Boards of Guardians were elected annually on 25th March. Only rate-payers were eligible for election, which effectively disenfranchised most of the native Irish who were usually tenants at this time. Rate-payers were allowed between one and six votes depending on the size of a valuation of their property.
A townland is one of the smallest land divisions in Ireland. They range in size from a few acres to thousands of acres. Many are Gaelic in origin, but some came into existence after the Norman invasion of 1169. Bunscanniff is a townland and some other placenames in or near this townland are:
- Bunmore Island (island)
Bun Mór – great base or bottom. Bunmore is in the Southern end of Oorid Lough. Bunmore Island is in the Townland of Bunscanniff and the parish of Moyrus.
- Bunskannive Bridge (bridge)
Bun Scainimhe – bottom of the gravel
Bunskannive Bridge is on the parish boundary between the parishes of Moycullen and Moyrus. It is in the townland of Bunscanniff and the parish of Moyrus.
- Derreennacreeva (trigonometrical station)
Doirín na Craoibhe – little Derry or oak wood of the bush or branching tree. A hill in the middle of a green flat has a Trigl. Station on it. Derreennacreeva is in the townland of Bunscanniff and parish of Kilcummin.
- Loughderryhallagh (lake)
Loch Doire Shalaigh – lake of the dirty Derry or oak wood. A small lough containing 3¼ acres on the boundary between Bunskannif and Derrue townlands.
- Loughderryhollagh (lake)
Loch Doire Shalaigh – lake of the dirty oakwood. A small lough on the boundary of Derrough N. and Bunskanniff.
- Loughshindilla (lake)
Loch a t-Sindile – lake of the beetle. A large lough containing 163¾ acres with 7 islands, all belonging to Bunskanniff, the 2 large islands are planted. Situated in the mountain, it is on the boundary between Bunskannif, Lurgan and Shannafola townlands.
- Shindilla (wood)
Sindile – a beetle (mallet). A herd lives in the wood who minds the wood. A very handsome wood which grows on an island in Loughatindilla by the road side from Oughterard to Clifden. It is Situated on the boundary between Shindilla and Bunskannif townlands.
Population & Census Information:
People who lived here:
You can retrieve a list of people who lived in this townland from 1827 to 1911. This list is compiled from the following resources.
- The Tithe Applotment Books
- Griffith’s Valuation
- 1901 Census
- 1911 Census
1841 3 houses with 34 people
1851 2 houses with 19 people.
1861 2 houses with 17 people.
1871 4 houses with 23 people.
1881 5 houses (all inhabited) with 36 people (21 males, 15 females) with 6 outbuildings. The valuation of Houses & Land in 1881 was £17 10s 0d.
1891 5 houses (4 inhabited) with 35 people (21 males, 14 females) with 8 outbuildings. The valuation of Houses & Land in 1881 was £17 10s 0d.
1901 Census Bunscanniff
This is a return of the members of the family, their Visitors, Boarders, Servants who slept or abode in their house on the night of Sunday March 31st 1901 in Bunscanniff.
There were 5 houses listed in the Townland of Bunscanniff, 4 of which were inhabited on the night of the census, house No. 2 is listed as uninhabited. The people were all Roman Catholic. They were all born in County Galway with the exception of 5 people listed as lodgers in house No. 5 who were all born in County Mayo.
Farm Buildings and Out Offices
There were a total of 8 farm buildings and out offices. 4 stables, 2 cow houses, 1 piggery and 1 barn.
Description of the Houses
Class of House: The class of house depended on the materials used in the roof, walls, number of rooms and number of front windows. A 1st class house was considered the highest standard.
Walls of the houses: The walls were of stone, brick, and concrete or of mud, wood or other perishable material. The houses in Bunscanniff were built of stone, brick or concrete. There were no mud cabins.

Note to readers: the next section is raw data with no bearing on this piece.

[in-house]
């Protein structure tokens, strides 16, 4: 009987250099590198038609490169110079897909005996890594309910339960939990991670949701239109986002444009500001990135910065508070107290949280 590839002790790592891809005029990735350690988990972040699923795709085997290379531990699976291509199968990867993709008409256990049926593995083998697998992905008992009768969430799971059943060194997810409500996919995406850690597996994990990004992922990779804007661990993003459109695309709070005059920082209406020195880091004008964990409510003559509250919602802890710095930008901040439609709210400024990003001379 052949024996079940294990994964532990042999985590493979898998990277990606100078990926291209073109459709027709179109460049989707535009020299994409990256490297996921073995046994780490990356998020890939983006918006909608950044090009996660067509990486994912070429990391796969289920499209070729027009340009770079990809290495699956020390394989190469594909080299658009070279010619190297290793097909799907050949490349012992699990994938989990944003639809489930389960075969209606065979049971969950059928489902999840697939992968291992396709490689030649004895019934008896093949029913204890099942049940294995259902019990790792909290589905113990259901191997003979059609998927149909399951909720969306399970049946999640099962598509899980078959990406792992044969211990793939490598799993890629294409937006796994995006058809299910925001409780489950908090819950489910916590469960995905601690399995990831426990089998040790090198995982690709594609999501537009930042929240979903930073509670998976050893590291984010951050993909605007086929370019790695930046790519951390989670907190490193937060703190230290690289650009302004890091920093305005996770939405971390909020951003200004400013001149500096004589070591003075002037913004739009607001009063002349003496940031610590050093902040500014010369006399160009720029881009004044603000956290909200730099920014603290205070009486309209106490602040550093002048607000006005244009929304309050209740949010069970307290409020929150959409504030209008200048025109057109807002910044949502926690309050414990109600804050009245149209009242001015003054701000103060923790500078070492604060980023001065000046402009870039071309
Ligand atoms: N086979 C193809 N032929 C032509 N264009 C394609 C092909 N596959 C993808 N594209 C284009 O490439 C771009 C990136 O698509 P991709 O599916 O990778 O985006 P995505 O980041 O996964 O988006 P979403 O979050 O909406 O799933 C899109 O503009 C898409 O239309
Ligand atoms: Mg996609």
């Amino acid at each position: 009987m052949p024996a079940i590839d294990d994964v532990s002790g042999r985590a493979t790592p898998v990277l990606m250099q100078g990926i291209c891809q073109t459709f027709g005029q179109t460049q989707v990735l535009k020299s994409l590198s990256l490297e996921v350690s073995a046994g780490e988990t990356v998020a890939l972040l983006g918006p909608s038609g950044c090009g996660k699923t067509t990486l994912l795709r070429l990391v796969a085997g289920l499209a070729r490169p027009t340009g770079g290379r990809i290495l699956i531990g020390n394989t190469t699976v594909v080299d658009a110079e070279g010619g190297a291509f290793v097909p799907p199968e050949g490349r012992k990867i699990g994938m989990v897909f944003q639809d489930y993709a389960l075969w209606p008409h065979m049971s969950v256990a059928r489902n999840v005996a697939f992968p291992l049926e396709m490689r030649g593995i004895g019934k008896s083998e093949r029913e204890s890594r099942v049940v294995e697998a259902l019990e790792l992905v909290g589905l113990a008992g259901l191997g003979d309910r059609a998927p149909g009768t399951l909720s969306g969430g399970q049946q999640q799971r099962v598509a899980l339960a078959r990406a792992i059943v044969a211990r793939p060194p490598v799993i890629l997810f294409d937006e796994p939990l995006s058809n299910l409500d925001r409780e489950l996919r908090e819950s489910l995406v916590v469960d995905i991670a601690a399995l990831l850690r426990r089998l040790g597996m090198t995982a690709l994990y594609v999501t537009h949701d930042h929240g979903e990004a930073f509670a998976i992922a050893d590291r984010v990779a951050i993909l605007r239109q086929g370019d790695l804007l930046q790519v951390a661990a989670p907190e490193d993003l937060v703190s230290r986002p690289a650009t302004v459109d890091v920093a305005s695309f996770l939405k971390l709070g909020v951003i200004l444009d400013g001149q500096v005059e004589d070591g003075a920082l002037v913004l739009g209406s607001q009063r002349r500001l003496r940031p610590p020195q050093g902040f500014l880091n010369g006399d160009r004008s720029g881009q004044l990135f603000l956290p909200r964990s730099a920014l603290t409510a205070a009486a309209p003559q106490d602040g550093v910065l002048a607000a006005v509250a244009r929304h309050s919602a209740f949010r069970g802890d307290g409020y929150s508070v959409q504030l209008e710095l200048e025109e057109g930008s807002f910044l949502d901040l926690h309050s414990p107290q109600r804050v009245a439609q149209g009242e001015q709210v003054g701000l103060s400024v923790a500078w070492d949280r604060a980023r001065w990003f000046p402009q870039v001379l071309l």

Roofs: Roofs were of slate, iron, tiles, thatch, wood or other perishable material. The roofs of houses were of thatch, wood or perishable material. They were most likely thatched
All the houses are listed as Private Dwellings. House No 2 was not occupied but the other 4 houses were occupied by one family. The people listed as the head of the family were also listed as the lawful Landholder of the property with the exception of house No. 5 (see below). There was a population of 33 with 20 males and 13 females residing in the village.
House & Building Return
Out Offices & Farm Steadings
House No 1. (9 occupants)
Anthony Lynch aged 75 was the head of the family. He lived with his wife Bridget aged 60. Anthony was a farmer. He had 2 stables, 1 cow house and 1 barn. Living with him were his sons Anthony aged 26, Morris aged 24, and Martin Joe aged 16, his daughters Delia aged 20 and Magdaline aged 17, all are listed as unmarried. His brother Martin Lynch, a farmer, aged 60 also lived in the house as did his nephew Peter Lynch aged 22. The family could read and write with the exception of Peter Lynch who could not read and is listed as a car driver. They all spoke Irish and English. They lived in a class 2 house with 3 front windows. 9 people occupied 5 available rooms.
House No, 2 (0 occupants)
The Landholder of this house is Anthony Lynch. It was a class 3 house with two three or four rooms and no front windows.
House No.3 (12 occupants)
John Lynch aged 60 was the head of the family. He lived with his wife Anne aged 55. John was a farmer. He had a stable a cow house and a piggery. Living with him were his sons Patrick, a road contractor aged 26 and Isidore E, listed as farmer’s son aged 20, his daughters Bridie M aged 17, Mary J aged 16, and Elizabeth A aged 15 listed as farmer’s daughters. Also living with him were his two nieces Annie M Kelly a dressmaker aged 20 and Margaret M Kelly aged 17, listed as a farmer’s daughter, his two nephews Patrick J Kelly aged 22 and John Kelly aged 20 both listed as farmer’s sons. Also in the house was Martin Conneely, a visitor aged 20 and listed a labourer. All could read and write except Anne Lynch. They all spoke Irish and English. They lived in a class 2 house with three front windows. 12 people occupied 3 available rooms.
House No. 4 (5 occupants)